With the 2016 Future Highways conference being hosted at Innovation Birmingham. and supported by several Open Data Institute Nodes including Birmingham and Devon, I was curious to explore the thoughts of the open data community on local highways.
This weekend’s Open Data Camp in Bristol seemed the ideal opportunity, where nearly 100 open data supporters from public, private and third sector organisations met to share ideas, perspectives and experiences in the popular unconference style.
After proposing this session on the Open Data Camp blog, and a 30 second (ish!) pitch this morning, around 20 of us had a very informed discussion this afternoon, captured brilliantly by Drawnalism in both pictures and words.
Talking local highways open data
There were no representatives from the highways sector present, but this didn’t deter from the depth of knowledge in the discussion. Some had direct experience of working with highways asset management software (Confirm, Exor, Symology, WDM, Yotta), others from local government departments (like IT) or other open data activities like OpenStreetMap who interact with local highways teams, and other with experience in the rail sector, as well of course all of us as citizens and road users.
Very quickly, we were able to pick on on the key threads/challenges that I hear being discussed in the technical and engineering teams within local highways. Albeit, the terminology used might be different, but to me its clear that the highways engineering and open data worlds are more aligned in their core understanding than many might initially assume.
Open data can help local highways, but we do need to focus on the economic benefits of doing so, rather than the demand for evidencing transparency. As I learnt in a recent Open Data in a Day training session, the Open Data Institute are now looking to identify and share the economic benefits of open data, a target which is less affected by changes in political motivation than the initial need for transparency.
The highways public asset
Highways asset data is a public asset, but it is currently not managed as such. With no consistent standards across local highways authorities for capturing, storing and analysing asset condition data, the sector is reliant on the capabilities of the big five highways asset management data / software providers. As each are invested in their own software products, we need to be raising the value of creating and maintaining a licensed open dataset of highways assets to drive creation of standards.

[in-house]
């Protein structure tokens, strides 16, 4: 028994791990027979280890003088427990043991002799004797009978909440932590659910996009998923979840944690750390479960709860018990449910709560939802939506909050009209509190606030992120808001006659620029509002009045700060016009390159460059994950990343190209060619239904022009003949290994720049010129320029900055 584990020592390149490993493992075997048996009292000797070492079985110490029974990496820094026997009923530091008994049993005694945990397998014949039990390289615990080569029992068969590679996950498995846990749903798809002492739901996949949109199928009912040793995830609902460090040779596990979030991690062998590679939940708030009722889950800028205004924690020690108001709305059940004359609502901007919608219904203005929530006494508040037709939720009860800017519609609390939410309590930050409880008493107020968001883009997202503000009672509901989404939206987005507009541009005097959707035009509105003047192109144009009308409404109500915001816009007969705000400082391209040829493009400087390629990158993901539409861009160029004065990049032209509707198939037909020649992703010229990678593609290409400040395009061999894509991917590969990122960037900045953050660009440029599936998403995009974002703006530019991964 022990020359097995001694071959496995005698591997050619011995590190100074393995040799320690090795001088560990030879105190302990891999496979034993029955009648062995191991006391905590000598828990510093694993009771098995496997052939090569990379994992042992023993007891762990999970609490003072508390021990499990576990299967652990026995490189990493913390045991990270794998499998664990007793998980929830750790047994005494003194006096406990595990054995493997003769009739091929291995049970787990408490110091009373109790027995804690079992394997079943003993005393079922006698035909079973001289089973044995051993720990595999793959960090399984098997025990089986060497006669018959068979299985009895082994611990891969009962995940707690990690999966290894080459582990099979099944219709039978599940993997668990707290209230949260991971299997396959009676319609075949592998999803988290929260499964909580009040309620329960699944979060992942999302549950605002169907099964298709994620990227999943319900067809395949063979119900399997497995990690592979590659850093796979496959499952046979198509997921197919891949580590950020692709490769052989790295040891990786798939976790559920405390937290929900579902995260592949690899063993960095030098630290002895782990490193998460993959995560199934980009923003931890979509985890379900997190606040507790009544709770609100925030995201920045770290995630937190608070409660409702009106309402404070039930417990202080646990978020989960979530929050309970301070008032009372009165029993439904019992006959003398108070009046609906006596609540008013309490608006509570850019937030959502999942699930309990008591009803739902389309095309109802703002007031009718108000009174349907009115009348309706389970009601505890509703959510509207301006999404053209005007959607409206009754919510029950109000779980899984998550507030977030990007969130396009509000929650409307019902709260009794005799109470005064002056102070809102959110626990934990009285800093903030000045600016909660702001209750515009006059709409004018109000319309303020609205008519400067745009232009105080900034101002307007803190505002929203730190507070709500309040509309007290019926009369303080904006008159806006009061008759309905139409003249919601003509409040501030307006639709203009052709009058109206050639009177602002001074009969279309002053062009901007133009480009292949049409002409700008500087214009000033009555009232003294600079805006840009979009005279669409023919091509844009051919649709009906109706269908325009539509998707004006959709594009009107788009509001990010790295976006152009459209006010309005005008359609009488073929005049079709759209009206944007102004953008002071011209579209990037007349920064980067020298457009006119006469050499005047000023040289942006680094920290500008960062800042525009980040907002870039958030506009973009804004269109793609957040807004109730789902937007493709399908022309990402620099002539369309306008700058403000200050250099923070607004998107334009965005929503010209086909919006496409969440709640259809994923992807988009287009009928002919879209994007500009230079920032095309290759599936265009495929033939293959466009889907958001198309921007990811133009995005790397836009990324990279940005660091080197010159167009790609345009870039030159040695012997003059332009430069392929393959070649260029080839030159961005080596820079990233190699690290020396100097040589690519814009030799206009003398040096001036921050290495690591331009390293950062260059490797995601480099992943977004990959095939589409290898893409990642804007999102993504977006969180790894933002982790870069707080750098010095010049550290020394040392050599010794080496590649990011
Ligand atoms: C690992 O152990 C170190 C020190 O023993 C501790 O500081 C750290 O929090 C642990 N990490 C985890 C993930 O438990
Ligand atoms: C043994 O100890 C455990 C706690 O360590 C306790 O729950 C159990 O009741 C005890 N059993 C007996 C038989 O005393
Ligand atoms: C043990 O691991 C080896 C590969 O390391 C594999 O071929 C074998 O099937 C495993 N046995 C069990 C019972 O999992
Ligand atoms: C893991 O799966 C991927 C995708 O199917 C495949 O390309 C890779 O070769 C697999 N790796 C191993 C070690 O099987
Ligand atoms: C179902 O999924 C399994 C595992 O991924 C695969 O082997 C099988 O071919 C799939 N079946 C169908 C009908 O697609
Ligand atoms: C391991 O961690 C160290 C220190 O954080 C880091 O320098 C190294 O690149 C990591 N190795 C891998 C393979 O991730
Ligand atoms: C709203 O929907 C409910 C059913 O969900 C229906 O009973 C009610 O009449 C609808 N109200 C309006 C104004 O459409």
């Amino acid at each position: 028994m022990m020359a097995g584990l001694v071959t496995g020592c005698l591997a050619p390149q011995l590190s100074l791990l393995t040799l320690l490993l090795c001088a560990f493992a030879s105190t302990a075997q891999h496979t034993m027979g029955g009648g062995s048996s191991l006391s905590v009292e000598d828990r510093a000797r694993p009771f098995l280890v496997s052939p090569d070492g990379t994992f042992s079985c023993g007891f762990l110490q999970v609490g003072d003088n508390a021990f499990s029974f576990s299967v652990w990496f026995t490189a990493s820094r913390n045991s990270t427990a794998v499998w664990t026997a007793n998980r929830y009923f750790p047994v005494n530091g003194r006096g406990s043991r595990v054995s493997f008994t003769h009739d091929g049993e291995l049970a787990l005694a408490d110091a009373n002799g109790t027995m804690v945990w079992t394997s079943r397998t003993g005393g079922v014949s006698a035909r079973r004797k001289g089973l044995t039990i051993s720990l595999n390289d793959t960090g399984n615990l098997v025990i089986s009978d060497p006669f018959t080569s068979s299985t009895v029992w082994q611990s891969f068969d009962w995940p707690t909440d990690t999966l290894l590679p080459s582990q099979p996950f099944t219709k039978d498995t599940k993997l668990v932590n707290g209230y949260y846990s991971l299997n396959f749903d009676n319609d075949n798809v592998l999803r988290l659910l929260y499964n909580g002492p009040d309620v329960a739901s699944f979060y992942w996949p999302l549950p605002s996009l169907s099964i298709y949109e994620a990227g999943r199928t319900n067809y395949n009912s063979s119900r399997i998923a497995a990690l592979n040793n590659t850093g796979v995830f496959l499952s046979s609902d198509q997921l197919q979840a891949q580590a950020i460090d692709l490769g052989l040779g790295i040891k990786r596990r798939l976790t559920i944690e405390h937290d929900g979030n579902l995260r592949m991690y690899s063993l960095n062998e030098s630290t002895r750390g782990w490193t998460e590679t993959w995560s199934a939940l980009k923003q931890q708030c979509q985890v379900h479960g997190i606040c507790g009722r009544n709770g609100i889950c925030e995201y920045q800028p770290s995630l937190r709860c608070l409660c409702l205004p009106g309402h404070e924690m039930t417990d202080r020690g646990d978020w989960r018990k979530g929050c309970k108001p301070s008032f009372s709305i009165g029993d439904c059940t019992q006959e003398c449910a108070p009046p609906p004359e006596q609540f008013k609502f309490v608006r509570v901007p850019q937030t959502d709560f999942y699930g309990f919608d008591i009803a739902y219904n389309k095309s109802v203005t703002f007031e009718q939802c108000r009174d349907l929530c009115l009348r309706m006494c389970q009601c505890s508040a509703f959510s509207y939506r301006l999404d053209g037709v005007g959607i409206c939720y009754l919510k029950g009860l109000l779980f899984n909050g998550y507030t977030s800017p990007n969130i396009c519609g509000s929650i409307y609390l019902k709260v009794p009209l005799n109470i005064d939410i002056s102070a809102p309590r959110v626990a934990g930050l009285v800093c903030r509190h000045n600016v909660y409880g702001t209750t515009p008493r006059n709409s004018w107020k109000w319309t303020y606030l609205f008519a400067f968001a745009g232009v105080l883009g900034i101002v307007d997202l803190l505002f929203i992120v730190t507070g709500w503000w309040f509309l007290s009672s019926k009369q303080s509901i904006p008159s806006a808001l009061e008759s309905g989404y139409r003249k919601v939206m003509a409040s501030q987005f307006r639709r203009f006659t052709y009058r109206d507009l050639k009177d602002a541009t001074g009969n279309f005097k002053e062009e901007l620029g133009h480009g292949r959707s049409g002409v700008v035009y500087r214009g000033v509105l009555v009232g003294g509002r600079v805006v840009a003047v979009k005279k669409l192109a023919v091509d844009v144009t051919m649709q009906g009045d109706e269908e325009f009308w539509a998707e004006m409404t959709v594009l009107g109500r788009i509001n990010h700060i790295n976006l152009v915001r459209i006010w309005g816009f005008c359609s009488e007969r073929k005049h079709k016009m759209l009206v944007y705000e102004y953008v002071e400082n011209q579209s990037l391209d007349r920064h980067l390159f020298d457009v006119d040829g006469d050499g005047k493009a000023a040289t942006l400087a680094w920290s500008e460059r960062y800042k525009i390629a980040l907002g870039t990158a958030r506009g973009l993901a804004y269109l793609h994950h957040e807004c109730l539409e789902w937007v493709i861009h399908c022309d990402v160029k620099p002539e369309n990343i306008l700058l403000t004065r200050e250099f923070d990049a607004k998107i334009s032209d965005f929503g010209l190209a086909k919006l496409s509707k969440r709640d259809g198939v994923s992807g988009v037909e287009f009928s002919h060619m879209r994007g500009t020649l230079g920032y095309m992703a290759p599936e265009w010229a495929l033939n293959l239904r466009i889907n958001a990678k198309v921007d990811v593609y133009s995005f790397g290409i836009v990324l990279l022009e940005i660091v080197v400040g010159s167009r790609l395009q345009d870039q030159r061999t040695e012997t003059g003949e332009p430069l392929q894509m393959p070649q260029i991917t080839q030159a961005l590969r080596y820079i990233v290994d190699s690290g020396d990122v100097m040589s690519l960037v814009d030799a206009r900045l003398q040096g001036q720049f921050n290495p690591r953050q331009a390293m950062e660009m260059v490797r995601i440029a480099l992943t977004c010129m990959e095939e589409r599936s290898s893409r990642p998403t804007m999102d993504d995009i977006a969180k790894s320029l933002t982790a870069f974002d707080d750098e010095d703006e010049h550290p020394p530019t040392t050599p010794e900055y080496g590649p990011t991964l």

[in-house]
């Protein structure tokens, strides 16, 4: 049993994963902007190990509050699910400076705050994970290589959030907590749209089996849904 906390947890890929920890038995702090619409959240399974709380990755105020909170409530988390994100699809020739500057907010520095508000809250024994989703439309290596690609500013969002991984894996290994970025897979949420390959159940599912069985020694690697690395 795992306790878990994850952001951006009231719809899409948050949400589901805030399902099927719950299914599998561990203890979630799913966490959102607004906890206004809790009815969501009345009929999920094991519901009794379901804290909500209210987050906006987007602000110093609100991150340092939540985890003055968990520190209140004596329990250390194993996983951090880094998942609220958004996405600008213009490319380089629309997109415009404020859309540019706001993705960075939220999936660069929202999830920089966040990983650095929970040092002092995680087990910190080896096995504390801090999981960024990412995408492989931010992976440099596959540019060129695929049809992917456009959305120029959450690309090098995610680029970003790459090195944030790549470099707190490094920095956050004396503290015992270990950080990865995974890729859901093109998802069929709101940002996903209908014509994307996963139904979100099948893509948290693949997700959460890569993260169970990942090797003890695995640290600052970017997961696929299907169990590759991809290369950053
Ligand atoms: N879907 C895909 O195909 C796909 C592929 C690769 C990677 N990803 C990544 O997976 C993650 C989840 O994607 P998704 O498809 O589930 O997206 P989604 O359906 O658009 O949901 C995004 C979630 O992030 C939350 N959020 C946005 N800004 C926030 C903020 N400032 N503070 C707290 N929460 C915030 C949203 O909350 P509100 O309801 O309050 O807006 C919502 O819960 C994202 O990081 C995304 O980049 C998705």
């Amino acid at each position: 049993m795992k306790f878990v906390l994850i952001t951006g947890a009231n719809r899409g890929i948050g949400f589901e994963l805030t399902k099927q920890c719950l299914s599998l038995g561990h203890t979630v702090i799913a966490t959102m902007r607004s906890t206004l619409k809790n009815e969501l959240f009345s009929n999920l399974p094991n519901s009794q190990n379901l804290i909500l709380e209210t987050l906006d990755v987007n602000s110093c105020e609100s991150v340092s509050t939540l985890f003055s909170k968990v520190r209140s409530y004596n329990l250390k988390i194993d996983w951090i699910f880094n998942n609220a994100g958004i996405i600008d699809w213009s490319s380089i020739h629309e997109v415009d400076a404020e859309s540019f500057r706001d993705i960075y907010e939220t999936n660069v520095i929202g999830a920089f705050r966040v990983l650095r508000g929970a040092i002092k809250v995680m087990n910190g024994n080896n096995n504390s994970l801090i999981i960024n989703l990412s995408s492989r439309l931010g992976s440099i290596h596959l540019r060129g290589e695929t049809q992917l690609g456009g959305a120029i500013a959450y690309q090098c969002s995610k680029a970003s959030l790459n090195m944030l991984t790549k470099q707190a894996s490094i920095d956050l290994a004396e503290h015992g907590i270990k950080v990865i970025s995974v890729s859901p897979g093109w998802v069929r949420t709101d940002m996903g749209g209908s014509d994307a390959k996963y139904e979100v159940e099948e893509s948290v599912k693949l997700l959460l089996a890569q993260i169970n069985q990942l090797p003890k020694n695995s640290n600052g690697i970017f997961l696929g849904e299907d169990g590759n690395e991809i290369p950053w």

Another really useful aspect raised in today’s discussion was the fact that much traditional highways data is not geo-located, but rather is defined by chainage position. This is one of several challenges the local highways sector shares with the rail sector, as I learnt in a discussion with the Permanent Way Institution a few weeks ago.
Mass capture of highways condition data
With the accessibility and use of mobile phones and other handheld sensing devices being able to capture a whole host of road condition / roughness related data, we need to be exploring how this can be co-ordinated, accessed and augmented by/with condition data captured by annual surveys. The Roadee project by Leeds City Council / Leeds Beckett University is an example of an open data project that captured road roughness data from mobile phones stored in authority vehicles over a defined period.
To prioritise user needs, and engage others in the process, we need to be thinking much more holistically about what local highways data is captured, how it is captured, stored, categorised and accessed. Very little local highways data currently meets the definition of open data – data that anyone can access, use and share. Devon County Council are I believe one of the first local authorities to be publishing highways asset condition data as open data, but there is a long way to go.
Removing licensing and reuse restrictions
Many of the challenges surround licensing restrictions / considerations with Ordnance Survey. I learnt today that the successful application to exempt Public Rights of Way (PROW) data from the Ordnance Survey licensing, many councils have experience a positive, win-win benefit from providing these datasets as open data.
Rise to the opportunities, rather than fearing the change
Of course this will be a challenge to the current highways data surveying, software and licensing monopoly, but we must evolve beyond finding value (and charging for services) in collecting and accessing data. Instead, we have a fantastic opportunity to create new skills and services that interpret and assess this data to give greater insights into users needs and priorities, and engaging them in the decision-making process.